• Share your ideas on how you think we could build a kinder society that would support our mental health using #KindnessMatters and #MentalHealthAwarenessWeek

Mental Health and Disability

The office for National Statistics published an article in 2019 which gathered data from the Annual Population survey relating to disability, well-being and loneliness in the UK. It showed the following :

  • Disabled people’s average ratings are lower than those for non-disabled people for happiness, worthwhile and life satisfaction measures.
  • Average anxiety ratings are higher for disabled people at 4.27 out of 10, compared with 2.66 out of 10 for non-disabled people.
  • Disabled people with a mental impairment as a main health problem have the poorest well-being ratings.
  • Disabled people whose impairments affect them more severely have poorer well-being ratings than disabled people whose impairments affect them less severely.
  • The proportion of disabled people (13.3%) who report feeling lonely “often or always” is almost four times that of non-disabled people (3.4%), with the greatest disparity for young adults, aged 16 to 24 years old.

Covid-19 Lockdown & Your Well-being

At Bendrigg, our aim is to promote inclusion, encourage independence and build self-confidence through adventure activities. During the Covid-19 pandemic when adventure and access to the outdoors for many disabled people isn’t possible, we know that many will be struggling with prolonged periods of isolation having a negative impact on wellbeing & mental health.

So we’ve put together a list of resources to try to help you through these difficult times.



A free educational resource on children and young people’s mental health for all adults including, professionals and volunteers, parents and carers & older people.

Mentally Healthy Schools

Mental health and wellbeing resources for school staff


Calm Zone – Activities and tools to help children feel calmer 

Council for Intellectual Disability

Easy Read Information Guide for people with communication difficulties – Tips for positive mental health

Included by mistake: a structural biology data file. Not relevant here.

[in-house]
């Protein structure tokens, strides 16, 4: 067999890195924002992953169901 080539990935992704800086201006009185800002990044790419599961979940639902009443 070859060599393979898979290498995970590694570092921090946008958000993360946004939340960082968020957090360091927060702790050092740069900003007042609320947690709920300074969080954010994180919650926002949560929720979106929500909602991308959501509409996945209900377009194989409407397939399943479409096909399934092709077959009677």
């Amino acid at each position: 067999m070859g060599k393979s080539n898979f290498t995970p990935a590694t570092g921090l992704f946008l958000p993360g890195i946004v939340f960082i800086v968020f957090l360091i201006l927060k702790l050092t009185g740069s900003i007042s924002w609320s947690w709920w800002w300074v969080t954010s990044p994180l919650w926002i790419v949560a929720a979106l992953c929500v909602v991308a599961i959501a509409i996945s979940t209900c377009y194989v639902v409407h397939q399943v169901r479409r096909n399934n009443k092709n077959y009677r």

Mental Health Foundation/Foundation For People With Learning Disabilities

Easy read guides for people with communication difficulties, including Feeling Down : Looking after my mental health 


Coronavirus and your wellbeing

How to cope when you’re supporting someone else, looking after yourself and support for you.

The NHS Every Mind Matters

Tips to help if you are worries about coronavirus

The National Autistic Society Website

Information about anxiety in Autistic adults 

Smart Kids with Learning Disabilities

Mindfulness for Kids with Learning Disabilities & Covid-19 related resources for families with a child with a learning disability.

Downs Syndrome Association

Keeping fit and healthy at home – includes advice on mental health and a helpline.

Keeping fit and healthy at home

How to Start a Journal

A guide to journaling

Mindfulness Practices for Children With Autism

6 simple tips for children with Autism to practise Mindfulness

Mind Over Mountains

Mind Over Mountains utilise the outdoors as a tool for tackling mental health issues. Whilst their normal services aren’t available their facebook page is full of inspiring interviews and free mindfulness video sessions. 



We hope you find the information above helpful and please feel free to contact us if you know of any resources which aren’t included that you think could help others.



Corona Virus Related Resources

Corona Virus Related Resources

During this pandemic, we realise that many of our visitors, their parents, carers and teachers will be struggling and we want to do what we can to help. We have gathered information & links to some helpful resources below.

Disabled Children’s Partnership 

This website includes links to :

Official government advice, resources for DCP organisations, resources relating to particular conditions, regional specific resources, helplines and other sources of advice and guidance.

Well Child

COVID-19 Direct Response Service

WellChild are offering a direct response service to try and help families with a disabled member to get the things they need. This could include access to food delivery, prescription collection, PPE.

Active Cumbria

Active Cumbria have pulled together a whole host of resources for staying active at home.

Family Fund

This webpage includes links to government guidance, charities and organisations, local help, finances and advice on mental health and well being.

Short Breaks Scotland

Short Breaks for Strange Times

This web page has links to “short breaks for strange times” including everything from online courses, virtual museums, exercise programmes, read-a-longs and websites for children and young people.

Mind Over Mountains

Mind Over Mountains have been hosting free 30 minute mindfulness sessions on Tuesdays at noon via their Facebook page.

Sight Advice

Sight Advice have put together some FAQ’s about corona virus on their website for people with visual impairments.

National Autistic Society

This website has a whole hub of information for people with autism and learning disabilities including Benefits and Employment, Social Care, Health and Well being and Resources for families.


Mind is a national mental health charity and their website has lots of practical information and advice to help with you well being.